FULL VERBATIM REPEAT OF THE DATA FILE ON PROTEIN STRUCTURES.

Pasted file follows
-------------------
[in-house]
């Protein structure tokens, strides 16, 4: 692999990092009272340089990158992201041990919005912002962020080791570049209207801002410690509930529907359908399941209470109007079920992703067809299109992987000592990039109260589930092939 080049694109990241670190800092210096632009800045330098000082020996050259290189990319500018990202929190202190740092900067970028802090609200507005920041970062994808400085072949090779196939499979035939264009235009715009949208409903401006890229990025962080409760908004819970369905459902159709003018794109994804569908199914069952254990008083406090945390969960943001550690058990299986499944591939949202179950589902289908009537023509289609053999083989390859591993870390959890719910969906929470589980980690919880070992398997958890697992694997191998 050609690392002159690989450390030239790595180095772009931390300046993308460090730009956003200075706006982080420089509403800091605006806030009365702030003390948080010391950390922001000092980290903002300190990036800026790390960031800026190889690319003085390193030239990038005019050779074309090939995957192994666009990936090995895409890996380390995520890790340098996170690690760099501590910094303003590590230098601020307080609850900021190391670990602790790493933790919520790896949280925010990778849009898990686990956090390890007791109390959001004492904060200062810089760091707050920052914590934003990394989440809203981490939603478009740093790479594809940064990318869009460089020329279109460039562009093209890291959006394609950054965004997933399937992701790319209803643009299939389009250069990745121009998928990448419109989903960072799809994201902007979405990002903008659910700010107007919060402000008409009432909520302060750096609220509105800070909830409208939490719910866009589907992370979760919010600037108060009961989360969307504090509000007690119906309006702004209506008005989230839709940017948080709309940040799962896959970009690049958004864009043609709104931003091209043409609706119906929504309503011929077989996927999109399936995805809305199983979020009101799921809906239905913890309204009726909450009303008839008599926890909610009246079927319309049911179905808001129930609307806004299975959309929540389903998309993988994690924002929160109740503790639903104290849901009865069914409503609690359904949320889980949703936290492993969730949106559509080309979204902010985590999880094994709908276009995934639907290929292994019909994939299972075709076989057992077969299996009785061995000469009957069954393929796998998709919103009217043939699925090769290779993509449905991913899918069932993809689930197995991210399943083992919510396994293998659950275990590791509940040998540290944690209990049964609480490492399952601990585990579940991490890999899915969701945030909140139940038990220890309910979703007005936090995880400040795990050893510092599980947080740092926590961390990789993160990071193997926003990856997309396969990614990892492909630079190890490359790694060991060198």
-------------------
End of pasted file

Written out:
[in-house]
């Protein structure tokens, strides 16, 4: 692999990092009272340089990158992201041990919005912002962020080791570049209207801002410690509930529907359908399941209470109007079920992703067809299109992987000592990039109260589930092939 080049694109990241670190800092210096632009800045330098000082020996050259290189990319500018990202929190202190740092900067970028802090609200507005920041970062994808400085072949090779196939499979035939264009235009715009949208409903401006890229990025962080409760908004819970369905459902159709003018794109994804569908199914069952254990008083406090945390969960943001550690058990299986499944591939949202179950589902289908009537023509289609053999083989390859591993870390959890719910969906929470589980980690919880070992398997958890697992694997191998 050609690392002159690989450390030239790595180095772009931390300046993308460090730009956003200075706006982080420089509403800091605006806030009365702030003390948080010391950390922001000092980290903002300190990036800026790390960031800026190889690319003085390193030239990038005019050779074309090939995957192994666009990936090995895409890996380390995520890790340098996170690690760099501590910094303003590590230098601020307080609850900021190391670990602790790493933790919520790896949280925010990778849009898990686990956090390890007791109390959001004492904060200062810089760091707050920052914590934003990394989440809203981490939603478009740093790479594809940064990318869009460089020329279109460039562009093209890291959006394609950054965004997933399937992701790319209803643009299939389009250069990745121009998928990448419109989903960072799809994201902007979405990002903008659910700010107007919060402000008409009432909520302060750096609220509105800070909830409208939490719910866009589907992370979760919010600037108060009961989360969307504090509000007690119906309006702004209506008005989230839709940017948080709309940040799962896959970009690049958004864009043609709104931003091209043409609706119906929504309503011929077989996927999109399936995805809305199983979020009101799921809906239905913890309204009726909450009303008839008599926890909610009246079927319309049911179905808001129930609307806004299975959309929540389903998309993988994690924002929160109740503790639903104290849901009865069914409503609690359904949320889980949703936290492993969730949106559509080309979204902010985590999880094994709908276009995934639907290929292994019909994939299972075709076989057992077969299996009785061995000469009957069954393929796998998709919103009217043939699925090769290779993509449905991913899918069932993809689930197995991210399943083992919510396994293998659950275990590791509940040998540290944690209990049964609480490492399952601990585990579940991490890999899915969701945030909140139940038990220890309910979703007005936090995880400040795990050893510092599980947080740092926590961390990789993160990071193997926003990856997309396969990614990892492909630079190890490359790694060991060198």